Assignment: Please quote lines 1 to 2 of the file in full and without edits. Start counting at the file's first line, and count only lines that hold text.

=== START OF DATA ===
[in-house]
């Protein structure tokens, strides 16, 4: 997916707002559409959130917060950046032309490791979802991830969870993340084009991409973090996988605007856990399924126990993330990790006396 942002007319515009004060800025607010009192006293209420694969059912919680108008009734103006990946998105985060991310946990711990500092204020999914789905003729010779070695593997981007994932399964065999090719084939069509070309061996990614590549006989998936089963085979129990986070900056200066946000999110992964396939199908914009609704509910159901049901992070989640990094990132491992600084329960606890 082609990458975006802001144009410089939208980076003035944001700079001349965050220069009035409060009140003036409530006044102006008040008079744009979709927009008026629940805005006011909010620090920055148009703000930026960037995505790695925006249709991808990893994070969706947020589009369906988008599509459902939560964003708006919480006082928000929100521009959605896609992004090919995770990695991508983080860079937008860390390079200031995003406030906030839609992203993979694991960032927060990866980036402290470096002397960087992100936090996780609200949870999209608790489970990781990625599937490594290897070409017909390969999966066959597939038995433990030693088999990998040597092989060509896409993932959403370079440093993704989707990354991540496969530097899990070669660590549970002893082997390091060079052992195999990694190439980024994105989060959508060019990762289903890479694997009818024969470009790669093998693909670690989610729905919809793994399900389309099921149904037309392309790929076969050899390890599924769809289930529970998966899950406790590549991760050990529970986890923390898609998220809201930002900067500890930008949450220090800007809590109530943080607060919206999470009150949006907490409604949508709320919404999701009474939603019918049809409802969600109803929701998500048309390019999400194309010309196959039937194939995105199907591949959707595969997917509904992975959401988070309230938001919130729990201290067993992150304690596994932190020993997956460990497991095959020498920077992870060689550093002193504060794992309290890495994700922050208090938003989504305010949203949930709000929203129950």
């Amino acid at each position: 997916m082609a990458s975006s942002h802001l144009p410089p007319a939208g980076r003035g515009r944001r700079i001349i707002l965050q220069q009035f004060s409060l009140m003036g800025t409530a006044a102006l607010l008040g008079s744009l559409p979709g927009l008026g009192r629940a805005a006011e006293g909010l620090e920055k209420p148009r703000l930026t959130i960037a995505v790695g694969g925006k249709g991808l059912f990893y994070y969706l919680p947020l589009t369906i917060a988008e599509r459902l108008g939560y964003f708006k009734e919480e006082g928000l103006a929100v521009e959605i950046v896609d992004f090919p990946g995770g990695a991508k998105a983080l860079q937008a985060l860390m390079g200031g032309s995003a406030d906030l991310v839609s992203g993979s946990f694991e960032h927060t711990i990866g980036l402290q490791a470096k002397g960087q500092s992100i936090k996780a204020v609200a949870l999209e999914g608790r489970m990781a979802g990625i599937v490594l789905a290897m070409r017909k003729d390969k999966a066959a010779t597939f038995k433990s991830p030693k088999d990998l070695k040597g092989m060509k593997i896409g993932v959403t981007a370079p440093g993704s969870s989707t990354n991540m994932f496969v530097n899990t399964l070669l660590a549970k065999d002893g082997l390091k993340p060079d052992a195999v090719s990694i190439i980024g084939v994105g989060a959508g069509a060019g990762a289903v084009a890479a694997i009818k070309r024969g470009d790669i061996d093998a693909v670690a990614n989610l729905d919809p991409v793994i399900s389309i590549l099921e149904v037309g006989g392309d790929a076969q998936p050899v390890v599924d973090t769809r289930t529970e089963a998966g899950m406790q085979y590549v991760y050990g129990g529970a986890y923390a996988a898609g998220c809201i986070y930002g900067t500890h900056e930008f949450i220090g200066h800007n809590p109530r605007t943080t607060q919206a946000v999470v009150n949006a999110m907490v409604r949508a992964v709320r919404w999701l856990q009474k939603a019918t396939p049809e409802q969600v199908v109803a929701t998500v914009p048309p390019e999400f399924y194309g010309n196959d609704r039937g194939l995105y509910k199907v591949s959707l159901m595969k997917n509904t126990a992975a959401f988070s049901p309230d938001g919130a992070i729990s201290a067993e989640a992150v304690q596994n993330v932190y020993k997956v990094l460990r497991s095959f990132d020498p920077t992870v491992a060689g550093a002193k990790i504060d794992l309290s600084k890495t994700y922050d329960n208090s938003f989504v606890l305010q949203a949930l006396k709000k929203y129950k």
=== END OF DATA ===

[in-house]
């Protein structure tokens, strides 16, 4: 997916707002559409959130917060950046032309490791979802991830969870993340084009991409973090996988605007856990399924126990993330990790006396 942002007319515009004060800025607010009192006293209420694969059912919680108008009734103006990946998105985060991310946990711990500092204020999914789905003729010779070695593997981007994932399964065999090719084939069509070309061996990614590549006989998936089963085979129990986070900056200066946000999110992964396939199908914009609704509910159901049901992070989640990094990132491992600084329960606890 082609990458975006802001144009410089939208980076003035944001700079001349965050220069009035409060009140003036409530006044102006008040008079744009979709927009008026629940805005006011909010620090920055148009703000930026960037995505790695925006249709991808990893994070969706947020589009369906988008599509459902939560964003708006919480006082928000929100521009959605896609992004090919995770990695991508983080860079937008860390390079200031995003406030906030839609992203993979694991960032927060990866980036402290470096002397960087992100936090996780609200949870999209608790489970990781990625599937490594290897070409017909390969999966066959597939038995433990030693088999990998040597092989060509896409993932959403370079440093993704989707990354991540496969530097899990070669660590549970002893082997390091060079052992195999990694190439980024994105989060959508060019990762289903890479694997009818024969470009790669093998693909670690989610729905919809793994399900389309099921149904037309392309790929076969050899390890599924769809289930529970998966899950406790590549991760050990529970986890923390898609998220809201930002900067500890930008949450220090800007809590109530943080607060919206999470009150949006907490409604949508709320919404999701009474939603019918049809409802969600109803929701998500048309390019999400194309010309196959039937194939995105199907591949959707595969997917509904992975959401988070309230938001919130729990201290067993992150304690596994932190020993997956460990497991095959020498920077992870060689550093002193504060794992309290890495994700922050208090938003989504305010949203949930709000929203129950």